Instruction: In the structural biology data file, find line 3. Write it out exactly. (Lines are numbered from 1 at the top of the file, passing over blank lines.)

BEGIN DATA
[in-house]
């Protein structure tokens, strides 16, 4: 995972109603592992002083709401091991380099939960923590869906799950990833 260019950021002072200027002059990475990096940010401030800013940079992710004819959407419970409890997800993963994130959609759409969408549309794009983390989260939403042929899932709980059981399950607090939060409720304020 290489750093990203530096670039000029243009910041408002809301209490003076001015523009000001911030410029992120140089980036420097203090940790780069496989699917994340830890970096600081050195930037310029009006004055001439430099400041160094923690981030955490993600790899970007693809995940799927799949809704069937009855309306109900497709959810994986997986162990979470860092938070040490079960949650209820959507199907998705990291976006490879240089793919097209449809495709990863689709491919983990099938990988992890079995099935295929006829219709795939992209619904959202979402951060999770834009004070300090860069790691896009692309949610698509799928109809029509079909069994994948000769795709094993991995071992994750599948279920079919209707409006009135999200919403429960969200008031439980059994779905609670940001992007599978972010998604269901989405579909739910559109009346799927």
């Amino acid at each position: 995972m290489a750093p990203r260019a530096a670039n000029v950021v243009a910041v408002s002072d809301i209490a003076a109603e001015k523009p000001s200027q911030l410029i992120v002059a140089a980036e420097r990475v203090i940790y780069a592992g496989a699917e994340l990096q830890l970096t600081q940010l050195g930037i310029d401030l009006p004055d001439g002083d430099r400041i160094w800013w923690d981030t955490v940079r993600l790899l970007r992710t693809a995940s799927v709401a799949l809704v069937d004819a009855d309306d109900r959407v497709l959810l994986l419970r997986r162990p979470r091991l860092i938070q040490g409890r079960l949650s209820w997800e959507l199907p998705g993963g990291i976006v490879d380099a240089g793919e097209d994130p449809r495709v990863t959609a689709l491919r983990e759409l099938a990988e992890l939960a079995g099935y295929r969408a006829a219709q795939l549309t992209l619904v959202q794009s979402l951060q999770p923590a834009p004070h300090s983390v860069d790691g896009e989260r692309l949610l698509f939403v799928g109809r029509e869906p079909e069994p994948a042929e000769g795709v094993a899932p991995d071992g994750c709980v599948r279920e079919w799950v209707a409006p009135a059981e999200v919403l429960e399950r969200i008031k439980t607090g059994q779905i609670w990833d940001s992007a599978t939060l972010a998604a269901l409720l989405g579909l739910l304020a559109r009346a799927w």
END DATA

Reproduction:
């Amino acid at each position: 995972m290489a750093p990203r260019a530096a670039n000029v950021v243009a910041v408002s002072d809301i209490a003076a109603e001015k523009p000001s200027q911030l410029i992120v002059a140089a980036e420097r990475v203090i940790y780069a592992g496989a699917e994340l990096q830890l970096t600081q940010l050195g930037i310029d401030l009006p004055d001439g002083d430099r400041i160094w800013w923690d981030t955490v940079r993600l790899l970007r992710t693809a995940s799927v709401a799949l809704v069937d004819a009855d309306d109900r959407v497709l959810l994986l419970r997986r162990p979470r091991l860092i938070q040490g409890r079960l949650s209820w997800e959507l199907p998705g993963g990291i976006v490879d380099a240089g793919e097209d994130p449809r495709v990863t959609a689709l491919r983990e759409l099938a990988e992890l939960a079995g099935y295929r969408a006829a219709q795939l549309t992209l619904v959202q794009s979402l951060q999770p923590a834009p004070h300090s983390v860069d790691g896009e989260r692309l949610l698509f939403v799928g109809r029509e869906p079909e069994p994948a042929e000769g795709v094993a899932p991995d071992g994750c709980v599948r279920e079919w799950v209707a409006p009135a059981e999200v919403l429960e399950r969200i008031k439980t607090g059994q779905i609670w990833d940001s992007a599978t939060l972010a998604a269901l409720l989405g579909l739910l304020a559109r009346a799927w």